Environmental Biology of Fishes

, Volume 93, Issue 3, pp 343–355 | Cite as

Individual condition and stream temperature influence early maturation of rainbow and steelhead trout, Oncorhynchus mykiss

  • John R. McMillan
  • Jason B. Dunham
  • Gordon H. Reeves
  • Justin S. Mills
  • Chris E. Jordan
Article

Abstract

Alternative male phenotypes in salmonine fishes arise from individuals that mature as larger and older anadromous marine-migrants or as smaller and younger freshwater residents. To better understand the processes influencing the expression of these phenotypes we examined the influences of growth in length (fork length) and whole body lipid content in rainbow trout (Oncorhynchus mykiss). Fish were sampled from the John Day River basin in northeast Oregon where both anadromous (“steelhead”) and freshwater resident rainbow trout coexist. Larger males with higher lipid levels had a greater probability of maturing as a resident at age-1+. Among males, 38% were maturing overall, and the odds ratios of the logistic model indicated that the probability of a male maturing early as a resident at age-1+ increased 49% (95% confidence interval (CI) = 23–81%) for every 5 mm increase in length and 33% (95% CI = 10–61%) for every 0.5% increase in whole body lipid content. There was an inverse association between individual condition and water temperature as growth was greater in warmer streams while whole body lipid content was higher in cooler streams. Our results support predictions from life history theory and further suggest that relationships between individual condition, maturation, and environmental variables (e.g., water temperature) are shaped by complex developmental and evolutionary influences.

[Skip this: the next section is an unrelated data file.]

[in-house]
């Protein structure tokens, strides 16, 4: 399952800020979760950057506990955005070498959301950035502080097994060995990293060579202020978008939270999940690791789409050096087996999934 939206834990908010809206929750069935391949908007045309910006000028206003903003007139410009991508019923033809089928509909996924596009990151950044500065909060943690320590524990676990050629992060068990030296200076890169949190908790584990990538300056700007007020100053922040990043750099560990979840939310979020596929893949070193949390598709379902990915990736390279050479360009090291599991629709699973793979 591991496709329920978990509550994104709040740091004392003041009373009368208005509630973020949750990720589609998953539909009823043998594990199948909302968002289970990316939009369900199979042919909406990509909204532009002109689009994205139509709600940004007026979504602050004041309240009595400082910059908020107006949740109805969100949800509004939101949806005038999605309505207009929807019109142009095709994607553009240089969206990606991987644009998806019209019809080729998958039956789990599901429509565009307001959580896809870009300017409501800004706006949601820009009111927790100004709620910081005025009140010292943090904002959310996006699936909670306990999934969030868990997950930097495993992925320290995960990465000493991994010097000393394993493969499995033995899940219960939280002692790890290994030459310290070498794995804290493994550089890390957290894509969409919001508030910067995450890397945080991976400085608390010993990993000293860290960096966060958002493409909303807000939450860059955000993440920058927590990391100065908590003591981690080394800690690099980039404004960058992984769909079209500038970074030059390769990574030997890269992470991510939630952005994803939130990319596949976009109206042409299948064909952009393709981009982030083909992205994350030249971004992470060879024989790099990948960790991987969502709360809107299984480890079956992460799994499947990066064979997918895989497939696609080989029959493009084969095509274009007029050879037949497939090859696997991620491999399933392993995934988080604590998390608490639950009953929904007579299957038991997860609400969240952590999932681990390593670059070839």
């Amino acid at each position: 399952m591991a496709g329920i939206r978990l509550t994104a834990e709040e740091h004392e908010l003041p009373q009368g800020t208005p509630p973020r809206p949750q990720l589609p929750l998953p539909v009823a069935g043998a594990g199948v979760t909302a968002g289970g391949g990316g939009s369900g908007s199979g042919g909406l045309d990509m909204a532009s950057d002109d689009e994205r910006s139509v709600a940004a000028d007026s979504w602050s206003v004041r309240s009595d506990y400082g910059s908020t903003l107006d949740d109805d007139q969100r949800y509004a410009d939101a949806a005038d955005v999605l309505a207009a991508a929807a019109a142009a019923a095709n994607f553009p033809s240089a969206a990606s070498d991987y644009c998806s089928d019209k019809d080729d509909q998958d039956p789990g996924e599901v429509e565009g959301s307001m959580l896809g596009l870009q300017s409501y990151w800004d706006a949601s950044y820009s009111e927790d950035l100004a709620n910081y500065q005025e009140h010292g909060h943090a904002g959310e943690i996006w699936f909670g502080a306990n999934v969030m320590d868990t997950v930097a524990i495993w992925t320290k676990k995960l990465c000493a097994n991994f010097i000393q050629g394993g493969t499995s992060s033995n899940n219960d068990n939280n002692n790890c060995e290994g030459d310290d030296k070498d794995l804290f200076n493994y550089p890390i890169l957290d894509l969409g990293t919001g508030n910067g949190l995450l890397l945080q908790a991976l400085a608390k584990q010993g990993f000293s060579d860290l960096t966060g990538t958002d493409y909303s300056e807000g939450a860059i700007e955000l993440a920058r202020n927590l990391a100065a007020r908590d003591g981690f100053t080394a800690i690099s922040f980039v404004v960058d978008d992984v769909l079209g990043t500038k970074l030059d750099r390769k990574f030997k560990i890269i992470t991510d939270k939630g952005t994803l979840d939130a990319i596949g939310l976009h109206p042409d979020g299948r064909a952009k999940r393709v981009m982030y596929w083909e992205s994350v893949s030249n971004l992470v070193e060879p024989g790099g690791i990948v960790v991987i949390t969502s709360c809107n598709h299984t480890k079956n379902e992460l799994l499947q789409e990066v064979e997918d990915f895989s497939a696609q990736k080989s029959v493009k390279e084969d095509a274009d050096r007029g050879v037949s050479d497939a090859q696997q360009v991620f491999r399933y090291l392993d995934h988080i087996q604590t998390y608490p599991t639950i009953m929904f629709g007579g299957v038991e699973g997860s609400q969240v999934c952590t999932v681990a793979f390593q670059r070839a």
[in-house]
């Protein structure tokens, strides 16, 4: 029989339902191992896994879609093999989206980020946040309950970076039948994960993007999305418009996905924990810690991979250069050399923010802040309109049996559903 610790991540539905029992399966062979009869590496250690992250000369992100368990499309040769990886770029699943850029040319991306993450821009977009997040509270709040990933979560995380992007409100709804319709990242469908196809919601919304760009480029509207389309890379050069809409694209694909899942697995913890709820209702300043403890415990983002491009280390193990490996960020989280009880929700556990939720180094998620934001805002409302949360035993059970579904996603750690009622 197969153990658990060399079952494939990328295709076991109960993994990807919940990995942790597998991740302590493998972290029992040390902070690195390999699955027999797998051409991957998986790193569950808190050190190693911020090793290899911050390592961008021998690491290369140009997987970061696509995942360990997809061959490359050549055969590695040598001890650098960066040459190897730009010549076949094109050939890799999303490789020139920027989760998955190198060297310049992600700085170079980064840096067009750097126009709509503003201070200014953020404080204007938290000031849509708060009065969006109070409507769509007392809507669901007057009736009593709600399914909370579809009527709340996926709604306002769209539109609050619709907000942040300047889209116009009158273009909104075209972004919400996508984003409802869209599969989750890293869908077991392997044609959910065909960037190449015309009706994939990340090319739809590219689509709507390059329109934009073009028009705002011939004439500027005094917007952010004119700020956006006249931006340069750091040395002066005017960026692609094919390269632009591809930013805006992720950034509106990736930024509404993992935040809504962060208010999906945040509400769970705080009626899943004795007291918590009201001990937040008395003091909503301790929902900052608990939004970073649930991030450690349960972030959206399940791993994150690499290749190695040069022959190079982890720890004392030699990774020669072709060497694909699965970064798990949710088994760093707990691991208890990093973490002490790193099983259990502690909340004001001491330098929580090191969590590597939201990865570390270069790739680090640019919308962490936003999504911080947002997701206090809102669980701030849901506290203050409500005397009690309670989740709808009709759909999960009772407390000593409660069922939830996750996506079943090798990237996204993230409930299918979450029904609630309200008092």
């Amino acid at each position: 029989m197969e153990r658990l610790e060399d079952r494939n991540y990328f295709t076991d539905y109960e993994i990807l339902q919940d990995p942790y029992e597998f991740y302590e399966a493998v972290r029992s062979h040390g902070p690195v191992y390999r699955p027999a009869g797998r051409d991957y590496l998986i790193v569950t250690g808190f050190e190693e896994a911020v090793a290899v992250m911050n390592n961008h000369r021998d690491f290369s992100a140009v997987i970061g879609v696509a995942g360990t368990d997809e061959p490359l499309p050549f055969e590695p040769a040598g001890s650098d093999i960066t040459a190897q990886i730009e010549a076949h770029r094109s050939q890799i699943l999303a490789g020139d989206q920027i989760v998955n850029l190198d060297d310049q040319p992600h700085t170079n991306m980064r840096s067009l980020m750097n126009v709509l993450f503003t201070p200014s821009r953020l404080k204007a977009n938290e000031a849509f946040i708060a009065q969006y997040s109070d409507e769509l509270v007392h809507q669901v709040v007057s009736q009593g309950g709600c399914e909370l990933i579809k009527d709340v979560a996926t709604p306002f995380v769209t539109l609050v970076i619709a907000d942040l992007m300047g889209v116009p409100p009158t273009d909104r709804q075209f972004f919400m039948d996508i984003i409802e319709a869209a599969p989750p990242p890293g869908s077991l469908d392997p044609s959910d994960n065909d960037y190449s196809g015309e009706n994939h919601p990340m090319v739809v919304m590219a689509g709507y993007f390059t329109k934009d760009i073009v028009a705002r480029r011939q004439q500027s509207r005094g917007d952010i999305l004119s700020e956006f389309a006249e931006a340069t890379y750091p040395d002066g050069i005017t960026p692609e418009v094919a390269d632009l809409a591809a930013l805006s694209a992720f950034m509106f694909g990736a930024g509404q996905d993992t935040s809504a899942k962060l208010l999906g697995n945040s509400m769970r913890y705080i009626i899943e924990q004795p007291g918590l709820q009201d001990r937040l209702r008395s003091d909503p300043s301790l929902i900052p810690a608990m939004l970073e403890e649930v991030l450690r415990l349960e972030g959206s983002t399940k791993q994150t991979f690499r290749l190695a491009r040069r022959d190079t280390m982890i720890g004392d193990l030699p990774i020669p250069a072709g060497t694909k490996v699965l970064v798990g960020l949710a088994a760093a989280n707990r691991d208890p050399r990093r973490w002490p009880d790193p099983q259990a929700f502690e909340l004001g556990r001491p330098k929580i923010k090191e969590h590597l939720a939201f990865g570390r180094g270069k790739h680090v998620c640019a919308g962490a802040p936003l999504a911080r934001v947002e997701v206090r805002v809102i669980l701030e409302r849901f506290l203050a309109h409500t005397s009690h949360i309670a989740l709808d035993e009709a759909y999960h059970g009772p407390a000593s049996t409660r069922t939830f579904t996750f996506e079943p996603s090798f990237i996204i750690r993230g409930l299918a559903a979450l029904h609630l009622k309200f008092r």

Keywords

Rainbow trout Steelhead trout Alternative male phenotypes Resident male maturity Anadromy Life history 

Notes

Acknowledgements

All sampling was conducted in accordance with the Oregon Department of Fish and Wildlife permit # OR2007-3680 M1 approved by NOAA and USFWS under the Endangered Species Act. Tim Unterwegner, Jim Ruzycki, Jeff Neal, Shelly Miller, and Chris James at ODFW helped identify survey locations and provided critical information on the John Day River basin. Nick Weber, Ian Tattam, Jeremiah Leslie assisted in data collection. Martin Fitzpatrick at USGS provided suggestions that improved the methods and manuscript. Funding was provided by NOAA, USGS, USFS, and the North Umpqua Foundation. Use of trade or firm names is for reader information only and does not constitute endorsement of any product or service by the U.S. Government.

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Copyright information

© Springer Science+Business Media B.V. 2011

Authors and Affiliations

  • John R. McMillan
    • 1
  • Jason B. Dunham
    • 2
  • Gordon H. Reeves
    • 3
  • Justin S. Mills
    • 1
  • Chris E. Jordan
    • 4
  1. 1.Department of Fisheries and WildlifeOregon State UniversityCorvallisUSA
  2. 2.U.S. Geological SurveyForest and Rangeland Ecosystem Science CenterCorvallisUSA
  3. 3.United States Forest Service/PNW Research StationCorvallisUSA
  4. 4.National Oceanic and Atmospheric AdministrationCorvallisUSA

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